Celiac disease is an autoimmune disease that is triggered by eating gluten. Celiac disease damages the small intestine, making it difficult for the body to absorb much-needed nutrients. Approximately 1% to 3% of the general population is estimated to have celiac disease, but a recent study suggests that people with Down syndrome are six times more likely to develop celiac at some point during their lives. Celiac disease can cause intense pain and major long-term health impacts. It is very important for people with Down syndrome to learn to recognize the symptoms and to follow a specific treatment protocol to maintain a good quality of life.
Dr. Marisa Stahl, a pediatric gastroenterologist at the Colorado Center for Celiac Disease, states that the wide variance of symptoms and similarities with other autoimmune and gastrointestinal disorders makes it hard to diagnose celiac disease, especially with children who may have difficulty expressing their symptoms. Celiac disease can develop at any age and having a diagnosis may suggest that you have a predisposition for developing other autoimmune diseases.
The most common symptoms of celiac disease include:
- Abdominal bloating and pain
- Chronic diarrhea
- Brain fog or headaches
- Weight loss or poor weight gain
- Delayed growth or puberty
- Behavioral changes
Celiac Disease is not necessarily limited to these symptoms. Dr. Stahl explains that it can manifest as other symptoms of autoimmune disease. She added, “It can affect every system in your body. Continued exposure to gluten over time can lead to long-term consequences, such as poor growth, vitamin deficiencies, neuropathies, osteoporosis, and certain intestinal lymphomas, just to name a few.” It is also possible to have celiac and not experience any symptoms, a condition known popularly as “silent celiac.” Even an asymptomatic form of celiac disease can damage the small intestine, so screening is important for those who may be at higher risk.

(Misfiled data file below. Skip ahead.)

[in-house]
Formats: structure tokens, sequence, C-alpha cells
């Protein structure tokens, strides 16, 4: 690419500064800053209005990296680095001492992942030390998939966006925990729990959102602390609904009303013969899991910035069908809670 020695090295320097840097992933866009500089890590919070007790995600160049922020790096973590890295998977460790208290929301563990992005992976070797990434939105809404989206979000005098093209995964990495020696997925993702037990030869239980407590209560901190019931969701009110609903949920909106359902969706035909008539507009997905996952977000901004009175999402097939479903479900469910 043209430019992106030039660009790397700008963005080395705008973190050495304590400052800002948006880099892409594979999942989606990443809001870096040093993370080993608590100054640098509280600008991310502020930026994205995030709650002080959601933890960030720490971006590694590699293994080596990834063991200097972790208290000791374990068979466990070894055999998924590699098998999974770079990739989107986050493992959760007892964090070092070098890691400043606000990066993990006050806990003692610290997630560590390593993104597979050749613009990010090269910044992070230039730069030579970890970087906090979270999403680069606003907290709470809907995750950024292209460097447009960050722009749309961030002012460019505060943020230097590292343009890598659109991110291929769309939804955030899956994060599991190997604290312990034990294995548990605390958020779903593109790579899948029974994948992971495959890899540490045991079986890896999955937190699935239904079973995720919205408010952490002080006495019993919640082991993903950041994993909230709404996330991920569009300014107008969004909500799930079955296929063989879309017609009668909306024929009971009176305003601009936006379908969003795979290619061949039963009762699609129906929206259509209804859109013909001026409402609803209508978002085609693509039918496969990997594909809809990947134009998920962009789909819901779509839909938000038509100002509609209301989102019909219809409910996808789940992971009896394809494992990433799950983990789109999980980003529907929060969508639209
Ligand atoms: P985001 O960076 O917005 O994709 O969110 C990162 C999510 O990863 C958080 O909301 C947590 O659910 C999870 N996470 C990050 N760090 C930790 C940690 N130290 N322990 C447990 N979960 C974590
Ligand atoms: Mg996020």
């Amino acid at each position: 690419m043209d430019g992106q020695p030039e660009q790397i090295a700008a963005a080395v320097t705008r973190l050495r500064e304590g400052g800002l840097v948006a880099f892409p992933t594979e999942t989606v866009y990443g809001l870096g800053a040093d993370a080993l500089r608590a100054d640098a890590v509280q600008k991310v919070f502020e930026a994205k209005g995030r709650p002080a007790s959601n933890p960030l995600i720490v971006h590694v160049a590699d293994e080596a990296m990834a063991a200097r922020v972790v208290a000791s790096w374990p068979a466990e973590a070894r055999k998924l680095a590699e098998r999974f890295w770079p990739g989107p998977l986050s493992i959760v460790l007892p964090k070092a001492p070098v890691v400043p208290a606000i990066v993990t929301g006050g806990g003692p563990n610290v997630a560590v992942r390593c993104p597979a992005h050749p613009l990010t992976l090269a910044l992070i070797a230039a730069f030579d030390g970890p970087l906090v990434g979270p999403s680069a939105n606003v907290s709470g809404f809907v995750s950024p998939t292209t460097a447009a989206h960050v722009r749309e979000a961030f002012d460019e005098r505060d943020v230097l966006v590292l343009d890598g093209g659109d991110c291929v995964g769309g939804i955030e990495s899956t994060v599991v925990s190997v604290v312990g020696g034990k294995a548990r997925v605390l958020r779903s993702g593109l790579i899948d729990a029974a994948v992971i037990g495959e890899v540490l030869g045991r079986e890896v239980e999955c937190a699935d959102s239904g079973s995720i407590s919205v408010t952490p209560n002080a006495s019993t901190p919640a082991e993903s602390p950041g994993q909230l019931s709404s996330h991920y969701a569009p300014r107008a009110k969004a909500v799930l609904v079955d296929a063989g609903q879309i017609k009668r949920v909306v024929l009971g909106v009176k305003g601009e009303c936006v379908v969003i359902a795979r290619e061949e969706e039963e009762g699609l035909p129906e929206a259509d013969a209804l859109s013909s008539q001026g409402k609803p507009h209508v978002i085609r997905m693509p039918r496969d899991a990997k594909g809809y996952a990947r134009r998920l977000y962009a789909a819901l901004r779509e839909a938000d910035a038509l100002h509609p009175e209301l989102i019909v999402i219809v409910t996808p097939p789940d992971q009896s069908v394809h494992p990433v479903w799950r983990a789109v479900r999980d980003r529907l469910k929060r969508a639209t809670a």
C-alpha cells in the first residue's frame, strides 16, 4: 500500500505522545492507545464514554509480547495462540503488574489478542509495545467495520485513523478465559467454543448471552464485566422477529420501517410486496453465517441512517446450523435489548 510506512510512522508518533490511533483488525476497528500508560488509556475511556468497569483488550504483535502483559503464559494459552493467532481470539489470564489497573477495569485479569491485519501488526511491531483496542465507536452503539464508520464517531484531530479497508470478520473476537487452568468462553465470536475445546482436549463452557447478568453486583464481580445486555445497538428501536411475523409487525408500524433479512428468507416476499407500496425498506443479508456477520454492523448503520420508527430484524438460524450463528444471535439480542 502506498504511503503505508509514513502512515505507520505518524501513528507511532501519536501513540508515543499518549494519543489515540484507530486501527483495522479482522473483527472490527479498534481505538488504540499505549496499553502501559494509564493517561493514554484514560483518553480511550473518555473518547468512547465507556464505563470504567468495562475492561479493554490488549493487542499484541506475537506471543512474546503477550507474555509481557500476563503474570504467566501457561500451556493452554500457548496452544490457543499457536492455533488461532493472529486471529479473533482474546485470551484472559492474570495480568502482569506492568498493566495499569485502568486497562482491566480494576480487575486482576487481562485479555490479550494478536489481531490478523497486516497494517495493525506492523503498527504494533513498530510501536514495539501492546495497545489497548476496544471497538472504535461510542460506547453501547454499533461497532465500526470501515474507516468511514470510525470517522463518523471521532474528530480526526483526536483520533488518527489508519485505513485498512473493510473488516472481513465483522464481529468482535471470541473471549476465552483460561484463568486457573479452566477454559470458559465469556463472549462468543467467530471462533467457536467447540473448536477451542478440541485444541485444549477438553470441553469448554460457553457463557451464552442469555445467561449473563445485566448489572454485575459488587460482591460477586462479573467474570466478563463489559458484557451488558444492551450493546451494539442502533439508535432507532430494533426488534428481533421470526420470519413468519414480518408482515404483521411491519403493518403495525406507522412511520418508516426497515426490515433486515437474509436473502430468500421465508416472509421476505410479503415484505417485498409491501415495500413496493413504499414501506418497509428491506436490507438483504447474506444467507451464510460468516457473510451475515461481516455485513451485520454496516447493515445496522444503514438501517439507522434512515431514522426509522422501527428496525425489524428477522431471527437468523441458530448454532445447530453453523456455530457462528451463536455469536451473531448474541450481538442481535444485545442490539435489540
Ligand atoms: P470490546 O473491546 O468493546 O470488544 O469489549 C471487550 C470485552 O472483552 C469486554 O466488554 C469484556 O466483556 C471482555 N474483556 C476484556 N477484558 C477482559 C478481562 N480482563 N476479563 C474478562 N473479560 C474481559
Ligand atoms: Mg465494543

The only treatment for celiac disease is a total and lifelong gluten-free diet. This diet consists of not only eating gluten-free food but also embracing a gluten-free lifestyle. It’s important to pay attention to the labels and ingredients of the products you use daily, weekly, monthly, etc. like shampoos and toothpastes, as many of them contain gluten.
Dr. Stahl says that while there is no consensus on screening guidelines for celiac disease specifically for people with Down syndrome, her center recommends screening to begin at 3 years of age, unless symptoms begin to develop earlier than that. She also notes that screening should continue at intervals because, as previously stated, celiac disease can develop at any age. It is important to keep in mind that these symptoms can also indicate other gastrointestinal or autoimmune conditions, and that you should consult your doctor if you suspect your or your child’s symptoms might be caused by celiac. Dr. Stahl states that it is not advisable to try implementing a gluten-free diet on your own without a clinical diagnosis and support from medical professionals and a dietitian. You could be eliminating important sources of fiber and other nutrients your body needs without the proper education. She also recommends that anyone diagnosed with celiac disease, especially those with Down syndrome, see a psychologist.
The information in this article was originally written by the GLOBAL Down Syndrome Foundation for the article “What You Should Know About Celiac Disease and Down Syndrome” that can be found here: https://www.
Excerpts from the article “Down Syndrome and Celiac Disease” written by the Gluten Intolerance Group were also referenced. https://gluten.org/2021/03/18/